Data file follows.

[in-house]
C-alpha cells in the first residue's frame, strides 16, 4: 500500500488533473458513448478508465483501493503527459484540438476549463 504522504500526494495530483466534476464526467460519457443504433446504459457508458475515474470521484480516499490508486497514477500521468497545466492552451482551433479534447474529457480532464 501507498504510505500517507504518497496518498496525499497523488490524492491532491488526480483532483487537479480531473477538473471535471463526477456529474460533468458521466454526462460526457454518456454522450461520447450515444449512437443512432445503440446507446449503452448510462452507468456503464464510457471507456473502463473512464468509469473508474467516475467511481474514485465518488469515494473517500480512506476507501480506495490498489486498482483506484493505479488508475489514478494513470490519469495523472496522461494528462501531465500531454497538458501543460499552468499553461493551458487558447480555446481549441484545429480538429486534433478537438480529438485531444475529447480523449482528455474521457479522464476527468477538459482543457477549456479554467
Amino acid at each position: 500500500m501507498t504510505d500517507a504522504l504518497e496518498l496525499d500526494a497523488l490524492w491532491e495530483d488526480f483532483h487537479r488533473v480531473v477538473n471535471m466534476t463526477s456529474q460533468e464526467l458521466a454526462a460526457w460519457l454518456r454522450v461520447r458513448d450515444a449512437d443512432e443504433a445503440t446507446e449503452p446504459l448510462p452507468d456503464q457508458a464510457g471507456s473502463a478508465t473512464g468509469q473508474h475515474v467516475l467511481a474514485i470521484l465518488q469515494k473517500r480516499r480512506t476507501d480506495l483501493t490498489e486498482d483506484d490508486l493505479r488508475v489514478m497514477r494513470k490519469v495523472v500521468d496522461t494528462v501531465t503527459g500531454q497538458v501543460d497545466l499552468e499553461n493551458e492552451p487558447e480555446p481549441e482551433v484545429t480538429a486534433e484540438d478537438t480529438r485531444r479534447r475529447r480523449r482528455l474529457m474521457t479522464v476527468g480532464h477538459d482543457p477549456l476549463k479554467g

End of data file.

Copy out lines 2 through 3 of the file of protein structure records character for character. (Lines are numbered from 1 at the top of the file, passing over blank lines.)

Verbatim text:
C-alpha cells in the first residue's frame, strides 16, 4: 500500500488533473458513448478508465483501493503527459484540438476549463 504522504500526494495530483466534476464526467460519457443504433446504459457508458475515474470521484480516499490508486497514477500521468497545466492552451482551433479534447474529457480532464 501507498504510505500517507504518497496518498496525499497523488490524492491532491488526480483532483487537479480531473477538473471535471463526477456529474460533468458521466454526462460526457454518456454522450461520447450515444449512437443512432445503440446507446449503452448510462452507468456503464464510457471507456473502463473512464468509469473508474467516475467511481474514485465518488469515494473517500480512506476507501480506495490498489486498482483506484493505479488508475489514478494513470490519469495523472496522461494528462501531465500531454497538458501543460499552468499553461493551458487558447480555446481549441484545429480538429486534433478537438480529438485531444475529447480523449482528455474521457479522464476527468477538459482543457477549456479554467
Amino acid at each position: 500500500m501507498t504510505d500517507a504522504l504518497e496518498l496525499d500526494a497523488l490524492w491532491e495530483d488526480f483532483h487537479r488533473v480531473v477538473n471535471m466534476t463526477s456529474q460533468e464526467l458521466a454526462a460526457w460519457l454518456r454522450v461520447r458513448d450515444a449512437d443512432e443504433a445503440t446507446e449503452p446504459l448510462p452507468d456503464q457508458a464510457g471507456s473502463a478508465t473512464g468509469q473508474h475515474v467516475l467511481a474514485i470521484l465518488q469515494k473517500r480516499r480512506t476507501d480506495l483501493t490498489e486498482d483506484d490508486l493505479r488508475v489514478m497514477r494513470k490519469v495523472v500521468d496522461t494528462v501531465t503527459g500531454q497538458v501543460d497545466l499552468e499553461n493551458e492552451p487558447e480555446p481549441e482551433v484545429t480538429a486534433e484540438d478537438t480529438r485531444r479534447r475529447r480523449r482528455l474529457m474521457t479522464v476527468g480532464h477538459d482543457p477549456l476549463k479554467g